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Newsletter: April 2014

Now Serving: 7 tips for a healthier planet

hands holding globeGet your family excited about caring for the planet this month!

Earth Day falls on April 22nd, but you can have a meaningful discussion with your loved ones about it any time. If needed, this website offers some background about the history of Earth Day, and reasons why taking care of our environment is so important.

Finally, empower your loved ones by sharing with them these surprisingly easy ways to make a difference in your home and neighborhood. Then invite them to research their own ideas and add to the list!

One less meat-based dinner a week can nourish the planet and your diet. Think of it this way: 2,500 gallons of water are used to produce one pound of beef. And for each hamburger that comes from animals raised on rainforest land, approximately 55 square feet of forest have been destroyed. So by eliminating meat one day a week, you’re also saving trees. Nice work. Check out our vegetarian recipes and Meatless Monday for more ideas and inspiration!

This one’s real easy. Did you know that during an average year, the average American uses 2,200 paper napkins—approximately six per day? If everyone in the country eliminated just one paper napkin per day, more than a billion paper napkins could be saved from landfills each year.
This goes for paper towels, too.

According to the Institute of Food Research, the majority of produce in your grocery store loses nearly 45% of its nutritional value by the time you buy it. When you purchase produce from a nearby farm, chances are it was picked less than 24 hours earlier and had to travel less than 100 miles to get from the farm to you. This means you’re getting nearly all of the original nutrients and helping to reduce greenhouse gasses from transportation, which contributes to climate change. While buying from a farm isn’t always possible, when you get the chance, doing so can make a big difference!

By composting kitchen scraps and yard trimmings, you cut down on the amount of food you waste and reduce your contribution to landfills. By composting regularly, you can reduce the volume of garbage you generate by as much as 25 percent! Learn more about how to start composting here.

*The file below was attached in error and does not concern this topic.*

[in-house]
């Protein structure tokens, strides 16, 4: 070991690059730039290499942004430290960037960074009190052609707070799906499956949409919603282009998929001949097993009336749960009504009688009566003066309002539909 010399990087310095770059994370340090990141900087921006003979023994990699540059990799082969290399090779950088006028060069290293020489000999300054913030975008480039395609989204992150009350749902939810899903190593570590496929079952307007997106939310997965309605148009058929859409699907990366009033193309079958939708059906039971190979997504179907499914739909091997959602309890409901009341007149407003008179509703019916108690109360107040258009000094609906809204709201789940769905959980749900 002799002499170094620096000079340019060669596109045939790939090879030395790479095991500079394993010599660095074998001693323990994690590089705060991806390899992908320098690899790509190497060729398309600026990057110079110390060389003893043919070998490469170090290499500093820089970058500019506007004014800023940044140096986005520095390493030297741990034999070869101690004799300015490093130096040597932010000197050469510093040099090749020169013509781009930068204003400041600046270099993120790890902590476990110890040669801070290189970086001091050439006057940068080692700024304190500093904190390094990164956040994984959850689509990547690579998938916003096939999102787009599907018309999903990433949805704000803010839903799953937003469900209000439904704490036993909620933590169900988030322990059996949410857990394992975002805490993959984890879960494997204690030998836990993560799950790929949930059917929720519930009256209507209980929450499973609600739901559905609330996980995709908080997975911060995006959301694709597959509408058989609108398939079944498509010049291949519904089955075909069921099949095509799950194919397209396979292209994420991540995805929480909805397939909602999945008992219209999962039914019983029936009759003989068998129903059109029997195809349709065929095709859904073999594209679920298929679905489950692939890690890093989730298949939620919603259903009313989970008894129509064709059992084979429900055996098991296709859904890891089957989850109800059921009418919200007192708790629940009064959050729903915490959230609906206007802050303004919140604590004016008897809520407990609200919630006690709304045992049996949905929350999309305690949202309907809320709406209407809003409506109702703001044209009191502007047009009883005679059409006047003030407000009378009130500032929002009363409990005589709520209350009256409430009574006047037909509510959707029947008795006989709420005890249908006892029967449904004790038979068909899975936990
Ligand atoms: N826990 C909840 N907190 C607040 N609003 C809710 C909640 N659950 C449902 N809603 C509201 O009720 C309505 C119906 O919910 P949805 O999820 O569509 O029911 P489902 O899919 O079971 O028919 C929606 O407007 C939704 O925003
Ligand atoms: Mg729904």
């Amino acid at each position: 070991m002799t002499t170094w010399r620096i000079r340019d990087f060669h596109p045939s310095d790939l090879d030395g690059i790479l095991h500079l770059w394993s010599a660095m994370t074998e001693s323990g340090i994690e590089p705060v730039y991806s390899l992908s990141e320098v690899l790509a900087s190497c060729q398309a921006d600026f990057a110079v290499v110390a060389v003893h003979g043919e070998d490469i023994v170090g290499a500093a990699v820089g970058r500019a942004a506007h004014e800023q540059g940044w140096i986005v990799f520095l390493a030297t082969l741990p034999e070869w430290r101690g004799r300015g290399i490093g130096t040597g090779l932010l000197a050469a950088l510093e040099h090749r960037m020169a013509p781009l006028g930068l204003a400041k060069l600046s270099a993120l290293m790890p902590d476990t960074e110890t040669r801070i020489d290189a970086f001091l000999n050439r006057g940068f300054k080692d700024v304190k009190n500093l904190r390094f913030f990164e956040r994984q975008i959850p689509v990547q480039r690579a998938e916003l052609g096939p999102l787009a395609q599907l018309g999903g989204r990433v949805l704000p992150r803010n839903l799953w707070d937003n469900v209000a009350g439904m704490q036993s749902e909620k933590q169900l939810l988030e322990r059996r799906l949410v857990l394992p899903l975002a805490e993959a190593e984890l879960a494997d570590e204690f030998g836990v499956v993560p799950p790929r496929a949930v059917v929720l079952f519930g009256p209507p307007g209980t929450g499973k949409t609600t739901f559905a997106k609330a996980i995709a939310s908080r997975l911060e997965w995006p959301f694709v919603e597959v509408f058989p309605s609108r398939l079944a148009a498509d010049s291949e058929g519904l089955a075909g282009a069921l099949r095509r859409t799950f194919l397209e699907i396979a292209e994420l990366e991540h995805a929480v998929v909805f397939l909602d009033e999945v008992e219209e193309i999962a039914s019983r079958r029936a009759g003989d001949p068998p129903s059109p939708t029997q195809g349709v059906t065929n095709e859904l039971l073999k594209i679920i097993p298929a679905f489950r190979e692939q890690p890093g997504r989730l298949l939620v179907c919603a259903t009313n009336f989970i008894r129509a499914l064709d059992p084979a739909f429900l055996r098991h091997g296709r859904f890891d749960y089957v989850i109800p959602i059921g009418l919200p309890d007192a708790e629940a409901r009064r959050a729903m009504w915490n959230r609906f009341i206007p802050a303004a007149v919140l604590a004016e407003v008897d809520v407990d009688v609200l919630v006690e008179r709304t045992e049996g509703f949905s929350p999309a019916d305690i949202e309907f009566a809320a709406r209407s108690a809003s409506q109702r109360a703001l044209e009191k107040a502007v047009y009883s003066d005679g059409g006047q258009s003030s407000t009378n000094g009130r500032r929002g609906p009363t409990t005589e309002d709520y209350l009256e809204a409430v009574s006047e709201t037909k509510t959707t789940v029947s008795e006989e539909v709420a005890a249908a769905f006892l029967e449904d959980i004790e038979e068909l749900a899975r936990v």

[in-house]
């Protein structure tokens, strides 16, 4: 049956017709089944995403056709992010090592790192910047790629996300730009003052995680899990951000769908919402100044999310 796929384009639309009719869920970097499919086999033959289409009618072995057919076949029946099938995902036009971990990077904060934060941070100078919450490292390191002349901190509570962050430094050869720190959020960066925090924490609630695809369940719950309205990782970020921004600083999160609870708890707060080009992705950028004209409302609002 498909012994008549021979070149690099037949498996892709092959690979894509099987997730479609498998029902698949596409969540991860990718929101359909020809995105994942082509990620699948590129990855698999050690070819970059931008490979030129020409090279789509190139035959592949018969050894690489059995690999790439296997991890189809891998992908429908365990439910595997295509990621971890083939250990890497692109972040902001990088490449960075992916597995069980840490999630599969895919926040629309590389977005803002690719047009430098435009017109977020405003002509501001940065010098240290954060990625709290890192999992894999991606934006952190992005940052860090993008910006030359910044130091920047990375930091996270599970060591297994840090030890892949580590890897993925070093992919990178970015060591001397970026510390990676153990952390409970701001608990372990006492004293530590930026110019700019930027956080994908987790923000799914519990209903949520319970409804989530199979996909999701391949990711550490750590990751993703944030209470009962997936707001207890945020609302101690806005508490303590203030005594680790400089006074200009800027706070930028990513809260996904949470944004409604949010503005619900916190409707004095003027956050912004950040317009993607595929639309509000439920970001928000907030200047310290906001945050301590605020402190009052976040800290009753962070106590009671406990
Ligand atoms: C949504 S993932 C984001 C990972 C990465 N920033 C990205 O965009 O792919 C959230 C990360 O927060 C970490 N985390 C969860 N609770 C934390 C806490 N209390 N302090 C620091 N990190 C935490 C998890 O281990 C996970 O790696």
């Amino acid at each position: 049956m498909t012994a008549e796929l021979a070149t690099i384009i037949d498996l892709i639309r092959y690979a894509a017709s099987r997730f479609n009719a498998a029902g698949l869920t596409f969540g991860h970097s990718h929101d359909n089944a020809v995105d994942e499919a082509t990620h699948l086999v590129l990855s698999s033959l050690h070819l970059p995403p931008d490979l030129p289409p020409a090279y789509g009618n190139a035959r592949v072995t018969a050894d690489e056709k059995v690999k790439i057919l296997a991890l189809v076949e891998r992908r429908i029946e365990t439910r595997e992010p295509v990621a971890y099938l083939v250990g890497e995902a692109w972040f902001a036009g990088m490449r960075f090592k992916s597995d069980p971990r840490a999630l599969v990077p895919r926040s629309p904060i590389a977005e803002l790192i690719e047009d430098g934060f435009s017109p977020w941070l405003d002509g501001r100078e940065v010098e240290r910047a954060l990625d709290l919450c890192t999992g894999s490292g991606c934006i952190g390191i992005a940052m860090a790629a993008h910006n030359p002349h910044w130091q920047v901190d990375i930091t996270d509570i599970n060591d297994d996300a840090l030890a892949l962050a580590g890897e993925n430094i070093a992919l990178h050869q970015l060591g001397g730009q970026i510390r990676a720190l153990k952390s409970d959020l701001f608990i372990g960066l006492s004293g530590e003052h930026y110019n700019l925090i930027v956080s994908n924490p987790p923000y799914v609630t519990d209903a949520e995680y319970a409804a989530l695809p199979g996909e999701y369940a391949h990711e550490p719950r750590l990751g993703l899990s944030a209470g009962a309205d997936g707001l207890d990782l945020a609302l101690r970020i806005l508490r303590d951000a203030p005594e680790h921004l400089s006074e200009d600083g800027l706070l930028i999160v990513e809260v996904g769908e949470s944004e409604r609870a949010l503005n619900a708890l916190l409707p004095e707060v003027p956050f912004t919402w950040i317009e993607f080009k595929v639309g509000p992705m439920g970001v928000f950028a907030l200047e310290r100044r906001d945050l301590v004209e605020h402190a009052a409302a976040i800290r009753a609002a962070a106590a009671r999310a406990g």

Here’s one even the littlest members of the family can handle—as soon as they can reach. Try to turn off incandescent bulbs when you leave a room. Experts recommend turning of off Fluorescent bulbs, which are sensitive to how many times you switch them on and off, when you leave a room for 15 minutes or more. This helps save both energy and money. And when brushing your teeth, try to turn off the water for the two minutes or so it takes to brush; you can help save up to four gallons of water if you do this regularly.

If you can’t get to the farm stand, why not start your own garden of fruits and vegetables? Most kids love getting their hands dirty and will be excited to help, and then eat the foods they have grown! The simple act of planting a tree also reaps many benefits. Trees are good for the air and land and they can provide shade for your house, which can help you save on cooling costs. You can make the act meaningful for your family by starting an annual ritual of planting a tree in honor or in memory of someone. Or if you want to start smaller, just plant some herbs you can watch grow on the windowsill.

There are plenty of other easy Earth-day inspired ways your family can contribute to a healthier planet beyond your backyard. Take walks or bike rides together instead of driving places. Volunteer together to help clean or preserve local parks. Learn about recycling together by calling your local recycling center and taking a tour, if they offer them. The best part about these activities is not only that they’re good for the planet, but by doing them together, they’re good for the family, too.

A portion of these tips were culled from 50 ways to help the planet.

Please spread the word about these ideas by sharing this email! We’d also love to hear about what you and your family already do to help the environment- so please share on our Facebook page!

 

Foodbean burger

 

Beanie Burger

In honor of Earth Day, why not try this delicious and easy-to-make vegetarian beanie burger recipe from our friends at Chop Chop Magazine.

Funflowers in coffee cans

 

Kitchen Art

After sorting through your kitchen recyclables, you don’t have to send items straight to the recycling center. Turn that “junk” into art or helpful household items! What kids create is up to their imaginations: milk jugs can become watering cans or planters; egg cartons can turn into bugs and flying mobiles; coffee cans transform into flowerpots. Search the web and Pinterest for lots of ideas.

Conversationgirls in woods

This month we’re digging deep with questions about the environment.

Age 2-7

What’s your favorite activity to do outside?

If you were a bug, what kind of bug would you be? Why?

Describe your mood right now in weather terms. Are you feeling stormy? Sunny? Some-thing else?

 

Age 8-13

Dr. Seuss writes in The Lorax, “Unless someone like you cares a whole awful lot, Nothing is going to get better. It’s not.” What do you think he meant by that?

Do you like to spend your time outside or inside more? Why?

If you were a millionaire and could give to one charity to help the environment, which charity would you help? Why?

 

Age 14-100

What’s your first and/or favorite nature-related memory?

What does the phrase “global warming” mean to you?

John Muir said, “I only went out for a walk and finally concluded to stay out till sundown, for going out, I found, was really going in.” How do you connect with nature? Do you have a special place you tend to visit?

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